we live our values. that's a very important part of it. a lot of people want to live here because of our values. we also do effective counter messaging that we need to work on more. when john kelly was talking earlier, he was talking about the response part. and he was talking about the private sector intercepting bad messages. but the private sector is also capable of in near simultaneous time putting on good messaging and having those who have escaped from the horror of isis or those who are respected imams or community figures come up in the same space that some kid is looking at and say, wait a minute, here is an alternate idea. having communities give these lost kids opportunities who are susceptible to the messages. i think there are some tools we need to invest in more. >> if i can add onto what jane's
talking about, this notion of in the cia you learn about covert influence, right, a covert action. we have to figure out as a country how do we do counter covert influence. that opens up a whole lot of questio questions. you have to have groups like the wilson center. it is hard to coordinate the various elements within just the intelligence community. thinking about how you coordinate the intel in law enforcement, local law enforcement and the private arena in order to have a
strategy on how we're going to deal with this ideology is hard. the bipartisan ship that y'all showed, that exists. today's event is a perfect example. >> nick, what tools do you want that you don't have right now? >> i would turn the question a little bit and instead of identifying a single tool, saying if i could just go off the shelf and buy that, we'd be set. i look at more as a transformational exercise. the discipline of intelligence analysis for understanding the modern terrorism threat is literally changing under our feet as we're doing the job every day. so i often think about this.
the analysts we probably hired ten years ago who came with really strong social science backgrounds, good writers, good thinkers who had language skills and understood the dynamic in places like iraq, we need that. but we also need people now who know how to look at haystacks of data, sift through that data and draw nonobvious connections that help us shrink the size of the haystack so we can point our light on those issues of the greatest concern. now when i'm talking to young people who want to work in the intelligence community, i say, i hope you can write but i also hope you're digitally literate. i hope i can put you down in front of a spreadsheet and you can make sense of that. obviously to hire people like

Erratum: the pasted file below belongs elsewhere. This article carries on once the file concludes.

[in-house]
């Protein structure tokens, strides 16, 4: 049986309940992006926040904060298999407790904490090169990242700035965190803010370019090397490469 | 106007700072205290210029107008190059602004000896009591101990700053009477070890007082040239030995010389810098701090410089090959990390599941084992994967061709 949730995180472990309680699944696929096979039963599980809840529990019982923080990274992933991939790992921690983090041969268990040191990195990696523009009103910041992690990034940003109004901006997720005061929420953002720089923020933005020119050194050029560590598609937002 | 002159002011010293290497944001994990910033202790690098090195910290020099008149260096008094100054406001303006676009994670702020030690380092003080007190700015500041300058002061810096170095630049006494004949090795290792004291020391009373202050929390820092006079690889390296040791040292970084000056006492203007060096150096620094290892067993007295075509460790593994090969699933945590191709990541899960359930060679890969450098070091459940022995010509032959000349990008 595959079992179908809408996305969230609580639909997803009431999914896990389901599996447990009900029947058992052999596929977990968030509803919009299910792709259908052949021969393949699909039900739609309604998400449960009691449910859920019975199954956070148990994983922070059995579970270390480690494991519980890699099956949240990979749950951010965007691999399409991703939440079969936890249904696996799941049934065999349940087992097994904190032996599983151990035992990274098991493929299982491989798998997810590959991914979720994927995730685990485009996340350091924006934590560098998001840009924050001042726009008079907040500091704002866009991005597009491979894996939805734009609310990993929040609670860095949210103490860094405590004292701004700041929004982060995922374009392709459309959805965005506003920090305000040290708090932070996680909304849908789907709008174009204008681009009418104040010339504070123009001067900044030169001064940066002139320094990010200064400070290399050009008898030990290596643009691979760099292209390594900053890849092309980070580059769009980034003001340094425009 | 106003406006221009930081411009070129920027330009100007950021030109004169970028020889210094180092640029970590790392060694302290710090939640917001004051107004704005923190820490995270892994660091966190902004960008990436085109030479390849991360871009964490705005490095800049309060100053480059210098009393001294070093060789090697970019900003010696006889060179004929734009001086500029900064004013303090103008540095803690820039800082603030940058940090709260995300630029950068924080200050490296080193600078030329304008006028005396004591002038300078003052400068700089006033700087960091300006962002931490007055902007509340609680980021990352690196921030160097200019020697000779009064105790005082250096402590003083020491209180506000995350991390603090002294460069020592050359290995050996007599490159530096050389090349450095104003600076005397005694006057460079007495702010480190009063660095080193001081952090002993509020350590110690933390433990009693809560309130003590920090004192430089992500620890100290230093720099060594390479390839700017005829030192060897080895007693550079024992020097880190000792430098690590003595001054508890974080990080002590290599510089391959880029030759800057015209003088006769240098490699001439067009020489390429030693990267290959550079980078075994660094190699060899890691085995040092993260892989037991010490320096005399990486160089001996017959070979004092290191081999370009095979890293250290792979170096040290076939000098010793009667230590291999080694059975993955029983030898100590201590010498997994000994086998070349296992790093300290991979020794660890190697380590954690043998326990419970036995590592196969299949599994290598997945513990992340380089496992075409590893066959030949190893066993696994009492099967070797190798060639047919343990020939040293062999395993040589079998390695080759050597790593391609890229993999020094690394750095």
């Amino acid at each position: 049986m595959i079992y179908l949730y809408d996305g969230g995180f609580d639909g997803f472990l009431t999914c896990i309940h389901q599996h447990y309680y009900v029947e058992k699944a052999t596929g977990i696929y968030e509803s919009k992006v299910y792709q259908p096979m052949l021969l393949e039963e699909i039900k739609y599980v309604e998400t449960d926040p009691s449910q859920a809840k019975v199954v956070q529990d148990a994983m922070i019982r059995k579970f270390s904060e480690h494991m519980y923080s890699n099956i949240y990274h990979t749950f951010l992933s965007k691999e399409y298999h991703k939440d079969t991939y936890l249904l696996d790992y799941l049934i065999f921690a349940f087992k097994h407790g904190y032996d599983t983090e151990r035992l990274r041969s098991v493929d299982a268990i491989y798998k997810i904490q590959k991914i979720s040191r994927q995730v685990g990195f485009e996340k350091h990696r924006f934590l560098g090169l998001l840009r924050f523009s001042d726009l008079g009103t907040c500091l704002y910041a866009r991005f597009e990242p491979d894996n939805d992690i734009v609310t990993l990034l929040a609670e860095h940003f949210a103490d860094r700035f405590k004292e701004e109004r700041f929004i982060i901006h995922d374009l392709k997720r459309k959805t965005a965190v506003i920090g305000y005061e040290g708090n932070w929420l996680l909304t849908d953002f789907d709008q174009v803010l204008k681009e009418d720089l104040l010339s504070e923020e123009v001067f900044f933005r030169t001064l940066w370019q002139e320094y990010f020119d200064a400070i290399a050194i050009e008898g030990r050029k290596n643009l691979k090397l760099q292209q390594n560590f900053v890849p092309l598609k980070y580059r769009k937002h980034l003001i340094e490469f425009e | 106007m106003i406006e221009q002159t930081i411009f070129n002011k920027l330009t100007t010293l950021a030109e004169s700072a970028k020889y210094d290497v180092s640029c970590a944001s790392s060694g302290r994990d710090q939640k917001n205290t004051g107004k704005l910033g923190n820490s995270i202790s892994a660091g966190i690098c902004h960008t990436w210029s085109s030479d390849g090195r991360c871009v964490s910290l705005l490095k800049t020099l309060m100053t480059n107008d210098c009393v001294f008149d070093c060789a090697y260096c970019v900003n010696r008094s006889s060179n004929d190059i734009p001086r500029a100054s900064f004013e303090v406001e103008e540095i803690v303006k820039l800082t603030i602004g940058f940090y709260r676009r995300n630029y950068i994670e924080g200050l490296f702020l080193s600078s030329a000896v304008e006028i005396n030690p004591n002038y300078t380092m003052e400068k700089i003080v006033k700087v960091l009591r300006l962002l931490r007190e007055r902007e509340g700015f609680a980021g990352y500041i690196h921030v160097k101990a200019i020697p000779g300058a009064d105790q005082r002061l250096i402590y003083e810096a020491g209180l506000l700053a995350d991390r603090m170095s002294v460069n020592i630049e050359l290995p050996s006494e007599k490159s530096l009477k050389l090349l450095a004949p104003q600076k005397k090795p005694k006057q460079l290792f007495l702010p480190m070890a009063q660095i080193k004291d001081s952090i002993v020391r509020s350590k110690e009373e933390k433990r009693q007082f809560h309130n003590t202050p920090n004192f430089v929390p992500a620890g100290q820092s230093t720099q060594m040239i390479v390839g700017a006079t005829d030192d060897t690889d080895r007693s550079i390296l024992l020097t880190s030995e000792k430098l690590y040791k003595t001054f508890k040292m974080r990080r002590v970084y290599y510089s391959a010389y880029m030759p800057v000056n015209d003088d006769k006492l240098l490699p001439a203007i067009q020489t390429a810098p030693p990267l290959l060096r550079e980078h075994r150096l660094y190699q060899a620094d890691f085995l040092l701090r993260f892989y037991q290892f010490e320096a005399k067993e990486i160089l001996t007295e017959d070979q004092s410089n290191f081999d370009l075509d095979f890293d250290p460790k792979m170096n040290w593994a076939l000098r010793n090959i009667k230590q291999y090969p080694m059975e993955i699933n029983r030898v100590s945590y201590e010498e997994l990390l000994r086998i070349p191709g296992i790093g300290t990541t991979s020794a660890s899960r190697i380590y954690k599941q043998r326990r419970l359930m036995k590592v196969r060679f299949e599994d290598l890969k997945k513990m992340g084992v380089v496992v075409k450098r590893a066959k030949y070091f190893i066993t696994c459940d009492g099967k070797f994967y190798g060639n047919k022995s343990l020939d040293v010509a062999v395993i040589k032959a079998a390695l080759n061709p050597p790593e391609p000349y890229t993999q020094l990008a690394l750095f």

that, you've then got to empower them with the kind of tools you're asking about. most of them are things that are available. big data is not a problem that only the government has. there isn't a sector of the private industry that isn't dealing with big data and how to draw useful information out of large piles of data. we can go to school on a lot of that with our private sector partners and friends, but i want to make sure we have the right work force to do what we need to do five years from now, ten years from now to fight terrorism. >> this is what i love about the intelligence community. nick is a perfect example. yes is the answer, what is the question. what they need is they need some of the technology like computer vision. when you're looking at satellite imagery and from different parts of the day, a human eye is not going to detect a car that was moved half a pixel. they're not going to be able to detect a gray versus silver car.
being able to introduce that kind of technology into the analytical flame woramework is o make sure we're delivering the kind of results that we need. not only introducing that kind of technology, but that the folks within the intelligence community know how to leverage it to achieve desired outcomes. >> i want to bring jane and pete in here on this issue of interrogations. one of the criticisms of the last administration is that we got out of the interrogation business. should we be getting back into it in a more robust way? >> let me answer your previous question. does the intelligence community have what it needs. i will answer your interrogation question as well. i look at the overall environment. and these are some of the things that jane and i worked on when we were on the committee.